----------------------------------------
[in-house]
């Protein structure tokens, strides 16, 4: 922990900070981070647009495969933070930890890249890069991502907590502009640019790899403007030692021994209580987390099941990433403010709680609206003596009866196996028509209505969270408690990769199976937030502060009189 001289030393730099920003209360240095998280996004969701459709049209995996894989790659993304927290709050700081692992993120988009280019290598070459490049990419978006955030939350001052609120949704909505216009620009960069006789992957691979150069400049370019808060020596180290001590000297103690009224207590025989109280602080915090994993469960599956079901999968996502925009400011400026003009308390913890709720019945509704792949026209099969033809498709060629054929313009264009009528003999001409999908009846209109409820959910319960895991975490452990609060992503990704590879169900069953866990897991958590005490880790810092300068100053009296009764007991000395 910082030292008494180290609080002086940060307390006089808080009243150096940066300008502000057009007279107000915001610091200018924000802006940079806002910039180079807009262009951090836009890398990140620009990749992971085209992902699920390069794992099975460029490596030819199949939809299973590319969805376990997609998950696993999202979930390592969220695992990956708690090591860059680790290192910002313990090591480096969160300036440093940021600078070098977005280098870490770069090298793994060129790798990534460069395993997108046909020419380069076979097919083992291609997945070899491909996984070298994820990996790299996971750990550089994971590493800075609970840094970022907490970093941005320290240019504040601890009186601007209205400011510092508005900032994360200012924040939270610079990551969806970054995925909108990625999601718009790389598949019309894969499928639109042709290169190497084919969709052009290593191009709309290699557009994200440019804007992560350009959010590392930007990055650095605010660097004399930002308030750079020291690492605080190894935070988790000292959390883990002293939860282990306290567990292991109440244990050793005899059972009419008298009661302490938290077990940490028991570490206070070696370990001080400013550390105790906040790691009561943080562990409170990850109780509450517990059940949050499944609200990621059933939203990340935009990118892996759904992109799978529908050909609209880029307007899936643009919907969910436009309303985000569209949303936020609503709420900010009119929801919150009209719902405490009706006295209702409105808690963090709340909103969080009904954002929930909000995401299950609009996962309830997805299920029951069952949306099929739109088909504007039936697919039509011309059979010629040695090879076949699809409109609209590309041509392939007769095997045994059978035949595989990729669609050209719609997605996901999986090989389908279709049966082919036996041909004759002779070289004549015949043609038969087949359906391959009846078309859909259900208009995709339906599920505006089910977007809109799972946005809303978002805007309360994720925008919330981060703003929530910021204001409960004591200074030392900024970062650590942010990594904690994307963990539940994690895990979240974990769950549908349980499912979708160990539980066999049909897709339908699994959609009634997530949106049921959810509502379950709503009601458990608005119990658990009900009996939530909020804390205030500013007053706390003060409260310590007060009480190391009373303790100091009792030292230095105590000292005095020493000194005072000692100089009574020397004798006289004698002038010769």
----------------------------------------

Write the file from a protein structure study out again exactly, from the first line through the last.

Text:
[in-house]
């Protein structure tokens, strides 16, 4: 922990900070981070647009495969933070930890890249890069991502907590502009640019790899403007030692021994209580987390099941990433403010709680609206003596009866196996028509209505969270408690990769199976937030502060009189 001289030393730099920003209360240095998280996004969701459709049209995996894989790659993304927290709050700081692992993120988009280019290598070459490049990419978006955030939350001052609120949704909505216009620009960069006789992957691979150069400049370019808060020596180290001590000297103690009224207590025989109280602080915090994993469960599956079901999968996502925009400011400026003009308390913890709720019945509704792949026209099969033809498709060629054929313009264009009528003999001409999908009846209109409820959910319960895991975490452990609060992503990704590879169900069953866990897991958590005490880790810092300068100053009296009764007991000395 910082030292008494180290609080002086940060307390006089808080009243150096940066300008502000057009007279107000915001610091200018924000802006940079806002910039180079807009262009951090836009890398990140620009990749992971085209992902699920390069794992099975460029490596030819199949939809299973590319969805376990997609998950696993999202979930390592969220695992990956708690090591860059680790290192910002313990090591480096969160300036440093940021600078070098977005280098870490770069090298793994060129790798990534460069395993997108046909020419380069076979097919083992291609997945070899491909996984070298994820990996790299996971750990550089994971590493800075609970840094970022907490970093941005320290240019504040601890009186601007209205400011510092508005900032994360200012924040939270610079990551969806970054995925909108990625999601718009790389598949019309894969499928639109042709290169190497084919969709052009290593191009709309290699557009994200440019804007992560350009959010590392930007990055650095605010660097004399930002308030750079020291690492605080190894935070988790000292959390883990002293939860282990306290567990292991109440244990050793005899059972009419008298009661302490938290077990940490028991570490206070070696370990001080400013550390105790906040790691009561943080562990409170990850109780509450517990059940949050499944609200990621059933939203990340935009990118892996759904992109799978529908050909609209880029307007899936643009919907969910436009309303985000569209949303936020609503709420900010009119929801919150009209719902405490009706006295209702409105808690963090709340909103969080009904954002929930909000995401299950609009996962309830997805299920029951069952949306099929739109088909504007039936697919039509011309059979010629040695090879076949699809409109609209590309041509392939007769095997045994059978035949595989990729669609050209719609997605996901999986090989389908279709049966082919036996041909004759002779070289004549015949043609038969087949359906391959009846078309859909259900208009995709339906599920505006089910977007809109799972946005809303978002805007309360994720925008919330981060703003929530910021204001409960004591200074030392900024970062650590942010990594904690994307963990539940994690895990979240974990769950549908349980499912979708160990539980066999049909897709339908699994959609009634997530949106049921959810509502379950709503009601458990608005119990658990009900009996939530909020804390205030500013007053706390003060409260310590007060009480190391009373303790100091009792030292230095105590000292005095020493000194005072000692100089009574020397004798006289004698002038010769």